On http://www.openmicroscopy.org/site/support/omero5.2/developers/Model/EveryObject.html#shape in OMERO Shape has a few font-related properties:
The OME-XML schema at http://www.openmicroscopy.org/Schemas/Documentation/Generated/OME-2015-01/ROI_xsd.html#Shape has only:
For OMERO 5.3 to harmonize with OME-XML would it be okay to drop those other three (in bold) from OMERO and assume that anything important they would have been used for can be expressed using the remaining properties? Or, would some different course of action be preferred?
It seems strange to have fontStyle but not fontWeight.
Certainly when labelling some histology slides for screenshots of OMERO.learning I have used bold font, but it was not critical.
@aleksandra-tarkowska - what do you think?
I am guessing the best is to match CSS style font-* http://www.w3schools.com/cssref/pr_font_font.asp
So one proposal is to drop just fontStretch?
Though, CSS is non-trivial and I expect we also want freedom to move away from JHotDraw: there's the larger issue of what is important to encode in our actual model, against what micro-presentation features we can avoid requiring of new/other rendering engines. I guess it depends partly on if the model is mainly for recording measurements and analysis results or also more for the kinds of things that OMERO.figure might offer.
My primary concern would be the consumability of these. Previously, we likely went too far down the road of adding properties. Will all clients be able to implement what's here? With SVG as a model, that wasn't the case. Will CSS be ok or still too flexible?
I would have thought that we could drop fontStretch and fontVariant (since this is just for small-caps)?
That should be enough for most cases, without supporting all of css.
NB: one feature request I had for figure was labels that allowed some characters to be in italics (not the whole label) since that's how genotypes are usually presented, although I'm not currently planning on supporting this user seemed happy enough to workaround: https://trello.com/c/BNjiEiAZ/46-labels-italics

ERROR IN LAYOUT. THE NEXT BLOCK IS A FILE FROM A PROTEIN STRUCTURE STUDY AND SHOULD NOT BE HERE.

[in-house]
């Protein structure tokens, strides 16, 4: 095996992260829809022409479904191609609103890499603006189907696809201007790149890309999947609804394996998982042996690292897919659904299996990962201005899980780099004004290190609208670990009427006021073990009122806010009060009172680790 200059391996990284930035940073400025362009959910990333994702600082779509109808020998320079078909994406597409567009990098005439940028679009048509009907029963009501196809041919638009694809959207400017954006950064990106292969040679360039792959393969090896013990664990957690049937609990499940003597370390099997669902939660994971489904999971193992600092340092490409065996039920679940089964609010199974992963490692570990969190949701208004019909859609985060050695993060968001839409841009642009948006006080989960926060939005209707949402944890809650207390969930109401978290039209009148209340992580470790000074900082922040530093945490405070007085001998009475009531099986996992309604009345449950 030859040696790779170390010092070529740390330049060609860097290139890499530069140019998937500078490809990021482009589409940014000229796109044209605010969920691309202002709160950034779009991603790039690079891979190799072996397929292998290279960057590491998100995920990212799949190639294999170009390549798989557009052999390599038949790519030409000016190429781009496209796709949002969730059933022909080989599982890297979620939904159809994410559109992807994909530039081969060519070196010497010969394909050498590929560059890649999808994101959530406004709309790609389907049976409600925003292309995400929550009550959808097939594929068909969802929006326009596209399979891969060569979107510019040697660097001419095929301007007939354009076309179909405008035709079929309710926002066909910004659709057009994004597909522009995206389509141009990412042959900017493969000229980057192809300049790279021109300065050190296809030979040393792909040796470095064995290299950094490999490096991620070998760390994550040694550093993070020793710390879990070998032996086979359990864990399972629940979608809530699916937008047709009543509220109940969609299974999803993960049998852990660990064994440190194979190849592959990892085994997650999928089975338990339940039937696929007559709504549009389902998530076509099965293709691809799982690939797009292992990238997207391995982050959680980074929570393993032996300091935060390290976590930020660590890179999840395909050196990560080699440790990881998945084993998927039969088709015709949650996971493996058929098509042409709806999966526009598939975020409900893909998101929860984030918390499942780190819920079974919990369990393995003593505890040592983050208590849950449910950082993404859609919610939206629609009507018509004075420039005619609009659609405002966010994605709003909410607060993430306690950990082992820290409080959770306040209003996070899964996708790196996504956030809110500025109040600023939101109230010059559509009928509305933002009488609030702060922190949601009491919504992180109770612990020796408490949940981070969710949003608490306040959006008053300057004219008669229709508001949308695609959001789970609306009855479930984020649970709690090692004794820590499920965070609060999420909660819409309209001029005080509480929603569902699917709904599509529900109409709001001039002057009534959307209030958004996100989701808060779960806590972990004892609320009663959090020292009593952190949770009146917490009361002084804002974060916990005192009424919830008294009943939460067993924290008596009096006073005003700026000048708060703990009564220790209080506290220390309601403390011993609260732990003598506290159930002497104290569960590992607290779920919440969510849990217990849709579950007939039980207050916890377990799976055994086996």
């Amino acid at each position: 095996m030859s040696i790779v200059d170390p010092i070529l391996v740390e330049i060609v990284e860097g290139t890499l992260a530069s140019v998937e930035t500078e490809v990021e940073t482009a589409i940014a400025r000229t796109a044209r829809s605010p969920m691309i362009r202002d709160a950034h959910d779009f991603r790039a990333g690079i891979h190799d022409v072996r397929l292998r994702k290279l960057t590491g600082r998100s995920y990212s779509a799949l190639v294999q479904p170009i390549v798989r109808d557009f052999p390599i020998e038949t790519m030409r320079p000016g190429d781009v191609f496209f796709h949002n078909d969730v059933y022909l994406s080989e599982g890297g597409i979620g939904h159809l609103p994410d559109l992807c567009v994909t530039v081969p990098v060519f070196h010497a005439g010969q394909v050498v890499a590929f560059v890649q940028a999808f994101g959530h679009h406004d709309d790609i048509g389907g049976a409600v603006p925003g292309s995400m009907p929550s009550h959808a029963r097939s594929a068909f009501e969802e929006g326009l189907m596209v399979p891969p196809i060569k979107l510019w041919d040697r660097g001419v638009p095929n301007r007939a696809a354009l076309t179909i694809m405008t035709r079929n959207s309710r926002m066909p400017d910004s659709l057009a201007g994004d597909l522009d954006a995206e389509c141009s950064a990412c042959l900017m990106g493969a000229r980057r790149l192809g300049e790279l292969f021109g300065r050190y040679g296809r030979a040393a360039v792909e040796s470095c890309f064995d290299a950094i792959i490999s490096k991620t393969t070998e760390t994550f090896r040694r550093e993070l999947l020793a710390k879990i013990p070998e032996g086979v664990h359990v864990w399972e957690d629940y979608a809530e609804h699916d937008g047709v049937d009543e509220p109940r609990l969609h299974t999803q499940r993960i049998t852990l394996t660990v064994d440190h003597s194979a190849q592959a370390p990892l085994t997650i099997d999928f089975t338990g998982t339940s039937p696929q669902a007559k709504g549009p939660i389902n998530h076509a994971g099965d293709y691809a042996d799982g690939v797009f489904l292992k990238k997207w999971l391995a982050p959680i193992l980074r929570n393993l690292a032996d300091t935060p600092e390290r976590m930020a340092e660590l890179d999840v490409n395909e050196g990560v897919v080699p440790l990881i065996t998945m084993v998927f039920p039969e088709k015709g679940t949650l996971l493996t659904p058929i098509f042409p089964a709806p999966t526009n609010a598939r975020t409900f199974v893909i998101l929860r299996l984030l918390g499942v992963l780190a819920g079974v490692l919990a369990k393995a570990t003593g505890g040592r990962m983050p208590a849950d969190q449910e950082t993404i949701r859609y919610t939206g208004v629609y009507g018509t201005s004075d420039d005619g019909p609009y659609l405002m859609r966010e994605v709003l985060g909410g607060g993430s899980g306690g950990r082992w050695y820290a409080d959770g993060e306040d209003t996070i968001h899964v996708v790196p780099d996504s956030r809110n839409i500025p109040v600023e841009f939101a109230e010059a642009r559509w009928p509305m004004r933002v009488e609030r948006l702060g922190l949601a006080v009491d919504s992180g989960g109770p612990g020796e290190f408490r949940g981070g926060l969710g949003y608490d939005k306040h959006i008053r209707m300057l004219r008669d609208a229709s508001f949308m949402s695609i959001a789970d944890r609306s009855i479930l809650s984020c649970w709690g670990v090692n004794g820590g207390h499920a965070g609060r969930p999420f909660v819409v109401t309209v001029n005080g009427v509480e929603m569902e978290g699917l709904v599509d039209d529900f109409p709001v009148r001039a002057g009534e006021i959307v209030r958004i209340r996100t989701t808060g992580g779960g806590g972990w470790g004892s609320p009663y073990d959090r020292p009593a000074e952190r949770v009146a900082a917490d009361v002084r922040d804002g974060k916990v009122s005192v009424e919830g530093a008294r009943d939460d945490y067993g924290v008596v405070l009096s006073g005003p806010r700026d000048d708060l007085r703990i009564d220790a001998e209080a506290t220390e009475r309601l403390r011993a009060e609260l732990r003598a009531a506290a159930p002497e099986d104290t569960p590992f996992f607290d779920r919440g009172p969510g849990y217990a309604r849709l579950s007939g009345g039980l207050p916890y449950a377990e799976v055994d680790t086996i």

What's the difference between style and weight? Isn't weight part of the style? e.g. "Bold Italic"
Not in CSS but we could certainly allow "bold" in our "style".
I would suggest that simplicity needs to be the goal here. Fonts are hard, and being CSS-specific is going to be as constraining as being SVG-specific. These are some APIs in common use which could be used by a renderer:
MacOS X Cocoa font descriptor: https://developer.apple.com/library/mac/documentation/Cocoa/Reference/ApplicationKit/Classes/NSFontDescriptor_Class/index.html#//apple_ref/doc/uid/TP40004042
Given that we are not modelling a full drawing and font rendering API, I would propose that we keep the model to the bare minimum here. I'd suggest that an enum which maps onto all the above APIs would be sufficient. It could be as simple as "bold" and "italic". I don't think having to cope with arbitrary style and weight metrics (including numeric and text value mappings) is something we should be doing!
@rleigh-dundee: so your proposal would be a single fontStyle (or fontXXX) property, is that correct?
@sbesson Yes. I'd suggest that it be restricted to a list of enumerated values such as regular bold italic which individual renderers can easily map onto their platform-specific font API. This ensures that its scope is clearly defined, and that it's simple to implement.
Edit: we might want to ensure that the object is annotatable to allow application-specific annotations for renderers which want to support extended attributes here.
I agree with @rleigh-dundee. fontStyle with:
should be enough for most use cases.
The current plan is to drop OMERO's fontStretch, fontVariant, fontWeight. In OME-XML FontStyle is already an enum of Bold, BoldItalic, Italic, Normal so it includes weight: I suggest we leave that as it is as better not to perturb something that is already by and large good enough.
drop fontStretch, fontVariant, fontWeight from Shape
Fixed by openmicroscopy/openmicroscopy#4533 in openmicroscopy/openmicroscopy@be1ae87.